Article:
Claudia Anthony, the overachieving owner of a successful hotel chain, is recruited to take part in the reality TV show Secret CEO. Disguised as Jane Ennis, she takes on a job at The Anthony in Aberpentre, a Welsh seaside town that has seen better days. She finds herself working under young, headstrong Rhodri Wynn-Jones, who has no clue of her real identity. Soon, passion flares and although Claudia knows there are lines she can’t cross, she just can’t keep away.
Rhodri is falling in love with Jane – but what will happen if he learns he’s actually having an affair with his boss?
And here’s the beginning of the story, where Claudia receives the pitch that will see her become a reality TV star:
‘You have to admit, Claudia, it’ll be wonderful publicity for you …’
Gina paused, and took a sip from her cappuccino, waiting for my reaction. In the chair beside her, Hugo Murray of Wild Card Productions regarded me intently. According to Gina, Hugo had been anxious to speak to me pretty much since the day I’d taken over running the company.
I glanced out of the window. Three floors below us on St Martin’s Lane, the traffic was its usual Friday snarl-up, and the pavement tables outside the café across the road were occupied by shoppers enjoying the first pleasantly warm afternoon of spring. As I contemplated the familiar scene, I gave myself some thinking time. Why, I wondered again, had I agreed to this meeting? With everything I had on my plate since Dad died, I didn’t have time to get involved with some reality show; even if Gina assured me it would be as good as free advertising for us. When I’d asked her to beef up our PR strategy, I’d expected advertorials in the Saturday travel supplements, maybe being asked to put myself up for a sympathetic profile on the business pages. Not this.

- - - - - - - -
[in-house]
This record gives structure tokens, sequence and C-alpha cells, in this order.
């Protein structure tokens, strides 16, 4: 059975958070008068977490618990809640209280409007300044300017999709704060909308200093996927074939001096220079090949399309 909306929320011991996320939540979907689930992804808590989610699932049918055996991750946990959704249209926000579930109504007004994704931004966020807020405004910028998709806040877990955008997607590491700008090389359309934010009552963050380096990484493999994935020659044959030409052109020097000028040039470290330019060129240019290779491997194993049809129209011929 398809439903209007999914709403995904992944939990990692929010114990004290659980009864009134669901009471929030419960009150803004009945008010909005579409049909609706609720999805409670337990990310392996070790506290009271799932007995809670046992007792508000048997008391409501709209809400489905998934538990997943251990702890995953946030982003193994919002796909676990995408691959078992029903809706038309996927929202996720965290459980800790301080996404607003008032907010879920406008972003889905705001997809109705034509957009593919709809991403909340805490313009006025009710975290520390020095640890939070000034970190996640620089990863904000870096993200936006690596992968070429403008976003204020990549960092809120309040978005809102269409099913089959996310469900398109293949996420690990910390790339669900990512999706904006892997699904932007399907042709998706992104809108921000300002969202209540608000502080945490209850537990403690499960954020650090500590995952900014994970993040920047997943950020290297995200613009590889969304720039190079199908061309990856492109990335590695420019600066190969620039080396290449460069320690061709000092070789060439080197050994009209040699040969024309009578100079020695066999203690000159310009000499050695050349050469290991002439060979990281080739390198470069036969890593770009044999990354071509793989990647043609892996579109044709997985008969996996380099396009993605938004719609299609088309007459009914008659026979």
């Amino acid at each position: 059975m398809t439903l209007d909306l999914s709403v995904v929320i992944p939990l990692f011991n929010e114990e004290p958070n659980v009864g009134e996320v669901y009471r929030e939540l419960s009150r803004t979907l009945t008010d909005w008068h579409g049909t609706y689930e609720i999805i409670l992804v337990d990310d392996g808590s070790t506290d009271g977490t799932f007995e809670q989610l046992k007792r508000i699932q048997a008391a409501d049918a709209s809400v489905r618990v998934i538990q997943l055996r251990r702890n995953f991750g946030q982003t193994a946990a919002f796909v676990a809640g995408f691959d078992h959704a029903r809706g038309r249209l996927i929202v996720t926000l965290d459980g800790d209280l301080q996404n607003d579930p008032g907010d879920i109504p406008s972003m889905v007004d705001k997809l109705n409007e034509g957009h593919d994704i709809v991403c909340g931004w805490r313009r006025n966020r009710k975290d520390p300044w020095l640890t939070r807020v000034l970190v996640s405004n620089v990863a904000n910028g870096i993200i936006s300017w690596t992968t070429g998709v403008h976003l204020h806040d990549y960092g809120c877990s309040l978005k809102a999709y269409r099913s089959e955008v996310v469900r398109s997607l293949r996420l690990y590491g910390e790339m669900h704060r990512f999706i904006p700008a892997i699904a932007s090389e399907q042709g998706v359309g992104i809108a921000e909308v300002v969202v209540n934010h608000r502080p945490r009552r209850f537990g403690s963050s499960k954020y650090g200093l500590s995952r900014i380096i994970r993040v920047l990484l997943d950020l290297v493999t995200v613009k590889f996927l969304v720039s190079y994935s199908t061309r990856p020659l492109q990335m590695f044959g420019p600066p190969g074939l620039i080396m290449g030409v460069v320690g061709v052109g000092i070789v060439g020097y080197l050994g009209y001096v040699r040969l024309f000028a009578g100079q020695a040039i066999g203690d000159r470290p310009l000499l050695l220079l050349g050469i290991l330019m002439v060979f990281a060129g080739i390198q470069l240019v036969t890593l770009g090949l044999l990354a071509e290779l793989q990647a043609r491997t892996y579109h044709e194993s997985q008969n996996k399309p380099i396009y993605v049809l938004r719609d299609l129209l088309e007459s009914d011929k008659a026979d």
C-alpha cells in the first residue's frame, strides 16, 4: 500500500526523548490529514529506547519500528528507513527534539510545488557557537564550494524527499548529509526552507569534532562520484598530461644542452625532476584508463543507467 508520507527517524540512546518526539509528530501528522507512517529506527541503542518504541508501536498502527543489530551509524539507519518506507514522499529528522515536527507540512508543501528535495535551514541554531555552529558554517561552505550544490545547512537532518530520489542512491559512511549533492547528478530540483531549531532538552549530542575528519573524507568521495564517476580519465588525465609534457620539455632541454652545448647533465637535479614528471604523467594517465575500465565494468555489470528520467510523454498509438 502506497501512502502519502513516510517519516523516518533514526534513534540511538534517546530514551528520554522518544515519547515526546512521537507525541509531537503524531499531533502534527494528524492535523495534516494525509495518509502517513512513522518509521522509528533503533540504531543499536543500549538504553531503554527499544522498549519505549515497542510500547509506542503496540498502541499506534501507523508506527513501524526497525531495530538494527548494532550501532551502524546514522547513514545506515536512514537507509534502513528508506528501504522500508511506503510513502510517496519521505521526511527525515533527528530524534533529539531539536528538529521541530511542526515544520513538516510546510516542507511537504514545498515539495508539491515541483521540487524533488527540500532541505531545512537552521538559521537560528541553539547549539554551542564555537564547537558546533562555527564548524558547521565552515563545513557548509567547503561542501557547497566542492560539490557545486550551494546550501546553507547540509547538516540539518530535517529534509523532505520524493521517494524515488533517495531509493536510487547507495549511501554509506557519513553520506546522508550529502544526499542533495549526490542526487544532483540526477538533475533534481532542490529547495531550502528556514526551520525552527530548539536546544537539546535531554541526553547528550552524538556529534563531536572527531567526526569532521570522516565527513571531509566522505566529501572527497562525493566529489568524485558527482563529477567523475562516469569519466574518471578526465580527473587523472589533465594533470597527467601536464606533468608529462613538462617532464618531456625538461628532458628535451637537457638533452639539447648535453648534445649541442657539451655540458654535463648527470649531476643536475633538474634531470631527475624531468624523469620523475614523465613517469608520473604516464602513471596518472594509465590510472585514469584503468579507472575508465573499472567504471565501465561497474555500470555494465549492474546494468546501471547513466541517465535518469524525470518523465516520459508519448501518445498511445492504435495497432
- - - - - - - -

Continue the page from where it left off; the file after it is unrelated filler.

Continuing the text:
Turning the chair back to face them both, I said, ‘So tell me exactly what it would involve. What you’d expect me to do.’
‘OK, Claudia.’ Hugo smiled, a dimple appearing in his left cheek as he did. ‘Well, as I’m sure you know, the viewing public don’t have a very favourable opinion of the people who run our businesses. The conception is that they’re all smug, uncaring fat cats, creaming off the profits and awarding themselves massive bonuses while their employees struggle by on peanuts.’
‘Well, that’s certainly not the case here …’ The man had been in my office five minutes and already I was on the defensive. I couldn’t see anything good coming out of this.
‘I’m already aware of that. Gina’s briefed me extensively on your commitment to paying the living wage, the various opportunities for career advancement within the Anthony Hotels chain, and the donations you make to charity. You’re clearly a good employer.’ His words should have mollified me more than they did. I was on edge, waiting for the next barb. It wasn’t long in coming.
To find out more, pick up a copy of His Secret Boss from Amazon.